Starting in the 2020 application cycle (for admission to start law school in 2021), Black students who apply to UofT Law may select the Black Student Application Process (Law BSAP).
The goal of Law BSAP is to break down some of the barriers that Black students may experience through the law school application process.
Law BSAP will be available to applicants to UofT Law who identify as Black.
Law BSAP will have several components:
- On their Ontario Law School Application Service (OLSAS) applications to UofT Law, candidates can choose to be considered for admission via Law BSAP.
- Applicants must meet the same UofT Law admission requirements for the Law School Application Test (LSAT) and post-secondary academic record as all other applicants.
- Both domestic and international students will be eligible to apply through Law BSAP.
- Applicants will be required to submit an additional Personal Essay highlighting why they have chosen to apply through Law BSAP.
- All required application materials must be submitted by the OLSAS deadline.
- Members of the Black legal community, including lawyers, UofT Law staff members, and students, will take part in BSAP admissions file review.
- The Law BSAP does not have a designated quota for admission.
For more information about Law BSAP at UofT Law, please email firstname.lastname@example.org
Frequently Asked Questions
Through Law BSAP, we hope to break down some of the barriers and perceptions that might prevent Black students from applying to, and accepting offers from, UofT Law.
On their Ontario Law School Application Service (OLSAS) applications to UofT Law, candidates can choose to be considered for admission via Law BSAP.
All applicants are required to submit the standard items for their OLSAS applications (LSAT, post-secondary academic record, autobiographical sketch, personal profile). For Law BSAP consideration, applicants must also submit a Personal Essay highlighting why they have chosen to apply through Law BSAP. Law BSAP applications will be reviewed by members of the Black community, including lawyers, UofT Law staff, faculty members and students.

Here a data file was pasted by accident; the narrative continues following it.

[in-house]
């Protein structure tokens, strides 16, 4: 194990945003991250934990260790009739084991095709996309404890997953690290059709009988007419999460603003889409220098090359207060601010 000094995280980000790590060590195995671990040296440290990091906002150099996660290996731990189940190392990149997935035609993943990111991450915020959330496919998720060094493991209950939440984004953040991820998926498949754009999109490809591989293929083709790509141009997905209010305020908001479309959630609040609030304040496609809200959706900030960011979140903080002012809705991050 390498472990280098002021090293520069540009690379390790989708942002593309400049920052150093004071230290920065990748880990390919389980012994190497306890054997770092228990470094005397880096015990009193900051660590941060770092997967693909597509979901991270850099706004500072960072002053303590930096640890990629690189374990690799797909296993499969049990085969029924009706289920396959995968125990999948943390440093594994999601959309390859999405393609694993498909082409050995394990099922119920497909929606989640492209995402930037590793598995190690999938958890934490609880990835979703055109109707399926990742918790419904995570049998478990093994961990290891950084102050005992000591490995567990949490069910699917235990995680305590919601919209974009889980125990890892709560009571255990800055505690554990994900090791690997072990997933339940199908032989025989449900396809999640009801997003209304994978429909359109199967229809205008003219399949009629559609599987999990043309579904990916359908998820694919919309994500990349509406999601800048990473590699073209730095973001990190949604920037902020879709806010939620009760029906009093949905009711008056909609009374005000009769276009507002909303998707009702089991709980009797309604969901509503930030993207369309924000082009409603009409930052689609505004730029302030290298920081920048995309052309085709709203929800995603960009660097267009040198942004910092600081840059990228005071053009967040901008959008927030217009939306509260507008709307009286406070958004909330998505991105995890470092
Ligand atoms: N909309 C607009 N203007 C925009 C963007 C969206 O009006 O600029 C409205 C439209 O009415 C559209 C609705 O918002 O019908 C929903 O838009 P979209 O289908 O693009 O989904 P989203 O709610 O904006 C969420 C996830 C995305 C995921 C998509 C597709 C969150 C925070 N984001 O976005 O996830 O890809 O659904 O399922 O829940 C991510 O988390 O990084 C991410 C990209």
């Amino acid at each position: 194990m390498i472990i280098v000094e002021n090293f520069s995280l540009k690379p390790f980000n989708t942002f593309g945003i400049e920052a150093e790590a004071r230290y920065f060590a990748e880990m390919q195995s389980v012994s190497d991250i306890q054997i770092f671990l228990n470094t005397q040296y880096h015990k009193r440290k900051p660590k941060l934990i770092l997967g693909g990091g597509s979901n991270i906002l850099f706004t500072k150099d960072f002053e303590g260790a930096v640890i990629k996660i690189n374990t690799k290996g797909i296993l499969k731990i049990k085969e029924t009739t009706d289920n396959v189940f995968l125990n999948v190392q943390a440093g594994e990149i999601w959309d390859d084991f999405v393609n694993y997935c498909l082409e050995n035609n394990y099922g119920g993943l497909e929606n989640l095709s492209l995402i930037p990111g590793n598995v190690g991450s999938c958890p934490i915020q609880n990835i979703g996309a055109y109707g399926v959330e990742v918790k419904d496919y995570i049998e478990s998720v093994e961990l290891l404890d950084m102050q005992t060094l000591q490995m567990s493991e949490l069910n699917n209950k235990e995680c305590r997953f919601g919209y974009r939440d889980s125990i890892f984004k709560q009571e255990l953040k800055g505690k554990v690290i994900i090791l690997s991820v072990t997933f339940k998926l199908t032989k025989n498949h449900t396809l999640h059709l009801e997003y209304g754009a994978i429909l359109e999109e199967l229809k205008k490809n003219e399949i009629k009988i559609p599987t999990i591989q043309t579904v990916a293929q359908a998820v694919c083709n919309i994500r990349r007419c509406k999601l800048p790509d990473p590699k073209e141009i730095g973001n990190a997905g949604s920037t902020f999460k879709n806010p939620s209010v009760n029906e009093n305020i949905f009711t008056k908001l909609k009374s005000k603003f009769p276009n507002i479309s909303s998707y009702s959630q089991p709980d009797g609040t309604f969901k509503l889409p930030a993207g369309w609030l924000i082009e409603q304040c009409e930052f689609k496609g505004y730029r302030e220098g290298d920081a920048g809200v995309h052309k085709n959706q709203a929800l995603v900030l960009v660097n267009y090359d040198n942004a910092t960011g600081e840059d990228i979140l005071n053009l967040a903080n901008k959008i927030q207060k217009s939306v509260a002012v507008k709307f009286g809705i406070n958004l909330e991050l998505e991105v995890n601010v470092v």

No. There are no quotas for any category of applicant.
Law BSAP will not have designated or reserved seats, nor will it have limits on the number of offers of admission. All Black applicants will be considered for admission whether or not they choose to apply via Law BSAP.
No, it is equally competitive.
All qualified BSAP applicants will be assessed on the same criteria as in the general admissions stream whether or not they chose to apply via Law BSAP. The program doesn’t change admissions criteria; rather, it aims to ensure that applicants’ experiences are appropriately assessed.
No, the standards for admission (LSAT and GPA) remain the same for candidates who apply through Law BSAP as they do for those who do not.
There are no designated seats or quotas for Law BSAP applicants, and the admission requirements are the same for all applicants, so non-Black applicants are in no way disadvantaged.
No. All applicants (Law BSAP or otherwise) will be assessed in comparison to the pool of qualified applicants. We will offer admission to the applicants who we believe demonstrate promise for distinguished performance at the law school and the legal community, as evidenced by their application submissions.
No, it is not mandatory. Black candidates can choose whether or not to select Law BSAP on their OLSAS application.
No, we will not apply additional or different selection criteria to Law BSAP applicants.
In general, as part of their personal profiles, we encourage all applicants to outline any interest in, identification with, and connection to their communities.
Candidates must self-identify as Black on the OLSAS application form.
As part of the OLSAS application to Ontario law schools, applicants certify their application information and all supporting documentation is truthful, complete and correct. By submitting an application, candidates also agree that if candidates withhold information or submit any information that is determined to be false, misleading, or written by a third party, the universities may, at their absolute discretion, invalidate the application, resulting in its immediate rejection or in the revocation of an offer of admission or registration at a university.